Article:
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For the follow-up to 2004’s Tempo of the Damned, band leader and main songwriter Gary Holt substituted almost his entire supporting cast, bringing in two Metal all-stars in drummer Paul Bostaph and guitarist Lee Altus, as well as a fairly unknown singer called by the name of Rob Dukes. We all know what Bostaph and Altus can do on their respective instruments (the drumming on Shovel is particularly stellar), and Dukes ain’t no slouch either. His voice is pretty similar to Zetro’s, maybe not quite as instantly recognizable, but still very solid – the guy is definitely a worthy addition to the line-up.
However, Exodus have always been primarily Gary Holt’s baby, and Shovel Headed Kill Machine proves it: despite the radical overhaul in the personnel department, this album is the logical continuation of its predecessor, and it’s still 100% Exodus.
In terms of songwriting and production, this isn’t much different from Tempo, with the exception that Shovel is overall faster and more aggressive. It seems like with Tempo, Gary first had to reassure himself that he could still do it before he could accomplish the solid slab of Thrash that is Shovel. The new album simply sounds tighter and more self-confident, whereas Tempo often sounded a bit too restrained for my taste and also had some filler material.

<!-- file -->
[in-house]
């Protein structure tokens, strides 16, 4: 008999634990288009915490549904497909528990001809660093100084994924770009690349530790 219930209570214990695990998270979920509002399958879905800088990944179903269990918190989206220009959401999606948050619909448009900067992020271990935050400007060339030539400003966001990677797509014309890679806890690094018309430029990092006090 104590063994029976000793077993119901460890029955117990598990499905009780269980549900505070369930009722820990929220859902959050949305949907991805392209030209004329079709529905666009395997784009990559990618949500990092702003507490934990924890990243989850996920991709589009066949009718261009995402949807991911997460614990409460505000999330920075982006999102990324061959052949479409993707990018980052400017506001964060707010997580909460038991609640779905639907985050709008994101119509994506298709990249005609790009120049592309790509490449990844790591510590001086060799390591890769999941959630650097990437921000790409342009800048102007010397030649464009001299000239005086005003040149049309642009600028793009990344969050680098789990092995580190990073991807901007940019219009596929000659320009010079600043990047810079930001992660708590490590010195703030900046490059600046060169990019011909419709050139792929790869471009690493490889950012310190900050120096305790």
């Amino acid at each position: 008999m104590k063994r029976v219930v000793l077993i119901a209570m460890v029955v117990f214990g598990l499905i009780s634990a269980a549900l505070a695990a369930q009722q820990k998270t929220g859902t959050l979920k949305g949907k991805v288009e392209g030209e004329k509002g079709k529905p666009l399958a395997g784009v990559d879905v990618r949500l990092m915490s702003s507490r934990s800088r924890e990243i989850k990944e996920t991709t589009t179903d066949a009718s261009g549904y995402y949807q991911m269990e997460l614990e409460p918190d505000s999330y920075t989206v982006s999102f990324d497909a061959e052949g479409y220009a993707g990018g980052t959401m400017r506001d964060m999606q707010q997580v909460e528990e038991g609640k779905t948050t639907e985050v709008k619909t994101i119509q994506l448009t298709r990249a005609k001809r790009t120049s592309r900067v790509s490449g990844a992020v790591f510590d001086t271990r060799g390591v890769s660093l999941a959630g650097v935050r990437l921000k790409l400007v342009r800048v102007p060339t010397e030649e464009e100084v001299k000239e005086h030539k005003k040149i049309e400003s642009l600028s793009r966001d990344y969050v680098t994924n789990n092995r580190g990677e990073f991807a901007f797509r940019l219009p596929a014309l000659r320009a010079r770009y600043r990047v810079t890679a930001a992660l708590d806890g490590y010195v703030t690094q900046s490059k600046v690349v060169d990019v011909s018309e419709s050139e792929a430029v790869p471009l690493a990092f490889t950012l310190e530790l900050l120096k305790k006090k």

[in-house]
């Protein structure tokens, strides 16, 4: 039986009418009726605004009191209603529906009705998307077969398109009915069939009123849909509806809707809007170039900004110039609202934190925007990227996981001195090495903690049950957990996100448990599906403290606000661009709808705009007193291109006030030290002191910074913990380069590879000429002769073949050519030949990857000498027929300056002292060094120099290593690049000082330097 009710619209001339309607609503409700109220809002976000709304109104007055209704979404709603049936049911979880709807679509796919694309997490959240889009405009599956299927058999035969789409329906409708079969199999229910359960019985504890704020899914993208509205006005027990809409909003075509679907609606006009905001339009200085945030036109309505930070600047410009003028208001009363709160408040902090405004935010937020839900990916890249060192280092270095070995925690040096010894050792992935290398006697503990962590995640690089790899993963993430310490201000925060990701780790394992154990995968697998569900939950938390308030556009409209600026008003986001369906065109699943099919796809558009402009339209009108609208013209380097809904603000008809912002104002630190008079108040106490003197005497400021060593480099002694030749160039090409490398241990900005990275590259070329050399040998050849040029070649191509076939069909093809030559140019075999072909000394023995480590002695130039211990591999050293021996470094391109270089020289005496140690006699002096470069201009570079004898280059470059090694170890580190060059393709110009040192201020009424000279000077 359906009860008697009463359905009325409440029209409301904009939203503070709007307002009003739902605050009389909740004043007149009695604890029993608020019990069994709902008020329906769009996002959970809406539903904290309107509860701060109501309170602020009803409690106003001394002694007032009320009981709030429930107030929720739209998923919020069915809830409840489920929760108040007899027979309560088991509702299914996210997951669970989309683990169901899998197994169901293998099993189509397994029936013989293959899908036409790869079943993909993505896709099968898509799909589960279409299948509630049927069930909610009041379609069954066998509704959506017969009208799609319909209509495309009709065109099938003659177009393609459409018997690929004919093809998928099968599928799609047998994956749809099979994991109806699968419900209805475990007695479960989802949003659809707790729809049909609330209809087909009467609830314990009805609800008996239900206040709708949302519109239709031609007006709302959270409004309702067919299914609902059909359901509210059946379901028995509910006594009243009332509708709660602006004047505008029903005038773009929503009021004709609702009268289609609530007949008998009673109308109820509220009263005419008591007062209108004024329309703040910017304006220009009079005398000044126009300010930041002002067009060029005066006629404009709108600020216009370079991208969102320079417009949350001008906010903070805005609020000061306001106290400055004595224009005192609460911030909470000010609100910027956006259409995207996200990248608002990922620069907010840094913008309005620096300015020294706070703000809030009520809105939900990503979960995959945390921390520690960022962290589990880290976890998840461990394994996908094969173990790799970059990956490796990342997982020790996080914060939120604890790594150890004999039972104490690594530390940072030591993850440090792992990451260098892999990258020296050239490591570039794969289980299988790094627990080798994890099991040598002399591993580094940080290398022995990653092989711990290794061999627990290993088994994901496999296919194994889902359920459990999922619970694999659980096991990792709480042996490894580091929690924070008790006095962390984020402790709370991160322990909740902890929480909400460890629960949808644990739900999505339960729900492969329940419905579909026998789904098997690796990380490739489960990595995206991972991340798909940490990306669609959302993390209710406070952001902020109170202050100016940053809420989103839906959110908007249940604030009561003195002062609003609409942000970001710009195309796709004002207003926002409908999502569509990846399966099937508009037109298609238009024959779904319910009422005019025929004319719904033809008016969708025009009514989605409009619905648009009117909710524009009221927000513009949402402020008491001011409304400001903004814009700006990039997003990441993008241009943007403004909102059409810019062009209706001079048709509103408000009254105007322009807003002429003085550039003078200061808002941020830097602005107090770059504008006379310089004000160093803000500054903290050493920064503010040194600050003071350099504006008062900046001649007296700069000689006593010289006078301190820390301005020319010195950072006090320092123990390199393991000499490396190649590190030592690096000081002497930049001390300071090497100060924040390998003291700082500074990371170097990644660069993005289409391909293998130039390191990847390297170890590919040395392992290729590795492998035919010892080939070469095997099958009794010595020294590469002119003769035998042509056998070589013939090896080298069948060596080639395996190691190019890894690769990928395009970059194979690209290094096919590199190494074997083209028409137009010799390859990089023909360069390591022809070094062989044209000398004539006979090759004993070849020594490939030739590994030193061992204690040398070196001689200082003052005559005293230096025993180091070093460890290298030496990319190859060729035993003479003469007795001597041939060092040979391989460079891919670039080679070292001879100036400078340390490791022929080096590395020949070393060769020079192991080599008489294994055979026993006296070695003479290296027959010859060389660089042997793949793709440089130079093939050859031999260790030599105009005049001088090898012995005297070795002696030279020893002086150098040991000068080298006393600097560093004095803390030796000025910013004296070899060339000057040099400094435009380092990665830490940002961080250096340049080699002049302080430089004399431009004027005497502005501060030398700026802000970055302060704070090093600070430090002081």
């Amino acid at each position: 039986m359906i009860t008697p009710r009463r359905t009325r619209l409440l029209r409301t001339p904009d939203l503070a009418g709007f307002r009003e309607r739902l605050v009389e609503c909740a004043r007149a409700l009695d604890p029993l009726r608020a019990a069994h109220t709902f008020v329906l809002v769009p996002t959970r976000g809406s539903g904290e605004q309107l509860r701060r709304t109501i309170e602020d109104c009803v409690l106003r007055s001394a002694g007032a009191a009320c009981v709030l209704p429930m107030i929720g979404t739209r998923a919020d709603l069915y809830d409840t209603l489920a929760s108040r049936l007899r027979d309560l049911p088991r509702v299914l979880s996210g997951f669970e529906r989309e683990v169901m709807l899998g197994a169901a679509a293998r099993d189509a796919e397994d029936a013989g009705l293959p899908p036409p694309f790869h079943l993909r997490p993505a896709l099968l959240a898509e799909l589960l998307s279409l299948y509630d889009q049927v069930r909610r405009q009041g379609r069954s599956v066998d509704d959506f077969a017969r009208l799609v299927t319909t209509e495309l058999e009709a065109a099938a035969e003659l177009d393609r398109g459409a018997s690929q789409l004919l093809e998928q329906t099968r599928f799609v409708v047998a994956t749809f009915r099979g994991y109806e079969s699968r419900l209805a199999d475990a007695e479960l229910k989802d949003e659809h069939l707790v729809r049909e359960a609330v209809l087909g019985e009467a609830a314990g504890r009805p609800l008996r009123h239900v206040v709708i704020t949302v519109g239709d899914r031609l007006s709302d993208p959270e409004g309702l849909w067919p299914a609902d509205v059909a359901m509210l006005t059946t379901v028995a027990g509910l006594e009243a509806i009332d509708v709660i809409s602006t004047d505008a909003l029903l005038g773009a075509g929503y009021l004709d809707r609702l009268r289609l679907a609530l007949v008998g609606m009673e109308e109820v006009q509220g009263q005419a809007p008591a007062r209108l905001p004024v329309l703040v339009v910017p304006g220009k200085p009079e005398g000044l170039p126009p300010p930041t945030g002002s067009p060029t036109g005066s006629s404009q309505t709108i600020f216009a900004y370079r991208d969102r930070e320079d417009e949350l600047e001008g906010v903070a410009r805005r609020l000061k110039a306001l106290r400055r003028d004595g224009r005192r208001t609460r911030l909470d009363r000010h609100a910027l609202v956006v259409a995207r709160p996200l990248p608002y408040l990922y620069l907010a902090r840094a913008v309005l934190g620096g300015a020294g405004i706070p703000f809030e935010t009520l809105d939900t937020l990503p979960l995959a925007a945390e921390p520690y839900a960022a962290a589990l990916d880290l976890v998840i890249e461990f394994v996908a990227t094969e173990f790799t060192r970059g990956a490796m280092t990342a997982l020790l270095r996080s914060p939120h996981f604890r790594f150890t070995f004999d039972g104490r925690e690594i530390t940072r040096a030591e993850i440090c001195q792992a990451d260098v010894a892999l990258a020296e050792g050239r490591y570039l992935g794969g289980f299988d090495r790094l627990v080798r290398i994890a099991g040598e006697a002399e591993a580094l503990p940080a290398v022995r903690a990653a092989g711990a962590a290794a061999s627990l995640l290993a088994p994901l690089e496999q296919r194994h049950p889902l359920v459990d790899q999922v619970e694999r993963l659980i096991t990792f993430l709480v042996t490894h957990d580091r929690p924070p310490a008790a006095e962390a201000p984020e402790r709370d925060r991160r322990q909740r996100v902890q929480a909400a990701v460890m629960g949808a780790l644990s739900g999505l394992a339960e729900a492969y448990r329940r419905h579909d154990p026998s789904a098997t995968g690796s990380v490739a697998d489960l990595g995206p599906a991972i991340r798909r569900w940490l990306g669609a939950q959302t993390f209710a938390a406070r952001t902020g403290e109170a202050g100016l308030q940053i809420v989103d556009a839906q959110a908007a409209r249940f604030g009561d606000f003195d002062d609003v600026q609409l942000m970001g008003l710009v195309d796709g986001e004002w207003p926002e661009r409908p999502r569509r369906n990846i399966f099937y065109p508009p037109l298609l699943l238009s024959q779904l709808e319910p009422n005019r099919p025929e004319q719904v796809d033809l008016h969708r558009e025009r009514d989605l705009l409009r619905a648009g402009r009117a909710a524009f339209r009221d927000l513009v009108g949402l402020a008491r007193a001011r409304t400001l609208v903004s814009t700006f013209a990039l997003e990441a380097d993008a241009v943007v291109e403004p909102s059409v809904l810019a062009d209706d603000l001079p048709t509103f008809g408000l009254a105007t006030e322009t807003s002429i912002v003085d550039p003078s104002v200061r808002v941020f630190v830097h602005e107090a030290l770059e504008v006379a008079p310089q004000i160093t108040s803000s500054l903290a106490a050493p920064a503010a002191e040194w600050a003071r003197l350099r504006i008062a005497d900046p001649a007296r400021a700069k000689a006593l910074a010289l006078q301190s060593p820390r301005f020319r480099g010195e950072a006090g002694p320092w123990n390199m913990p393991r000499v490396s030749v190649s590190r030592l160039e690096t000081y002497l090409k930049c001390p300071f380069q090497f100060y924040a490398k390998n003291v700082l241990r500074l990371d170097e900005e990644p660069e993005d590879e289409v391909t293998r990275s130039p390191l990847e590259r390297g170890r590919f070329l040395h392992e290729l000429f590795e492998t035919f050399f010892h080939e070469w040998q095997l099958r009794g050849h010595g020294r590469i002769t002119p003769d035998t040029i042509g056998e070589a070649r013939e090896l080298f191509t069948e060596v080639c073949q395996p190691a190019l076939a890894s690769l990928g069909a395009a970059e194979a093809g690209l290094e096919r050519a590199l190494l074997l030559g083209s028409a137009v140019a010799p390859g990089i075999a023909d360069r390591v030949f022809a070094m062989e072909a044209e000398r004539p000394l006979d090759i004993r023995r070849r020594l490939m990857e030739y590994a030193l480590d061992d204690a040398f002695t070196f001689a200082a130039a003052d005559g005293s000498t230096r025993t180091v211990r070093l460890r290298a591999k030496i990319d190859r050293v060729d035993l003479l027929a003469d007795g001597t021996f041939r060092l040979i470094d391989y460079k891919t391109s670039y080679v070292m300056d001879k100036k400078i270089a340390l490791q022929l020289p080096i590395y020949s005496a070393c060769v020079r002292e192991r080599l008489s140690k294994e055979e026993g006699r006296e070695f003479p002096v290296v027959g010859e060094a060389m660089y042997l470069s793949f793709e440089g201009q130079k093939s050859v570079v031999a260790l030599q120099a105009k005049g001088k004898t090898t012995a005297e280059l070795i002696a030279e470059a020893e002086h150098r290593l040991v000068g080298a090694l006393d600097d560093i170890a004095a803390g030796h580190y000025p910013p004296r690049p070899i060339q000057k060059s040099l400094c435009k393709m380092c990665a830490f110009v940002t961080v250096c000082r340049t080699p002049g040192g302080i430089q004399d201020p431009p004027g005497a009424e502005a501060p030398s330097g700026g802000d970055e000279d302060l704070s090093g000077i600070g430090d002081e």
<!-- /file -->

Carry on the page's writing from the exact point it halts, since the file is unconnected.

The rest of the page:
There are no actual weak songs on Shovel, everything sounds very homogeneous from start to finish. The only downside is that there are no instant “hits” this time, no songs that really stand out from the rest. Whereas Tempo had instant favorites like “War Is My Shepherd” or “Blacklist,” Shovel is a record that has to be listened to in its entirety to be really appreciated. Anyway, the extra speed and ferocity easily make up for the lack of catchiness.
The production is yet again very crisp and heavy, although I do have a minor bone to pick with the guitars – they sound a bit too low, a bit too down-tuned for my taste. This is particularly noticeable on “Altered Boy,” but it’s really the whole album that would have benefitted from a less modern, more “traditional” guitar sound. Apart from that little flaw, though, the production is pretty much impeccable.
The bottom line is that Shovel Headed Kill Machine is a highly recommendable Thrash album. For those who were a bit disappointed by the prevalence of slower songs on Tempo of the Damned, the added speed and aggression on Shovel – for further evidence, see (among others) “Raze,” “Karma’s Messenger,” “Going Going Gone,” and the title track – is exactly what the doctor prescribed.
Choicest cuts: “Raze,” “Deathamphetamine” (eight-and-a-half minutes long, but never gets boring), “Karma’s Messenger,” “Shudder to Think” (the catchiest song to be found here, very reminiscent of “Blacklist” from Tempo of the Damned), “Going Going Gone,” and “Shovel Headed Kill Machine” (now this is really fast…); even the bonus track of the digipack version, “Purge the World,” is quite excellent…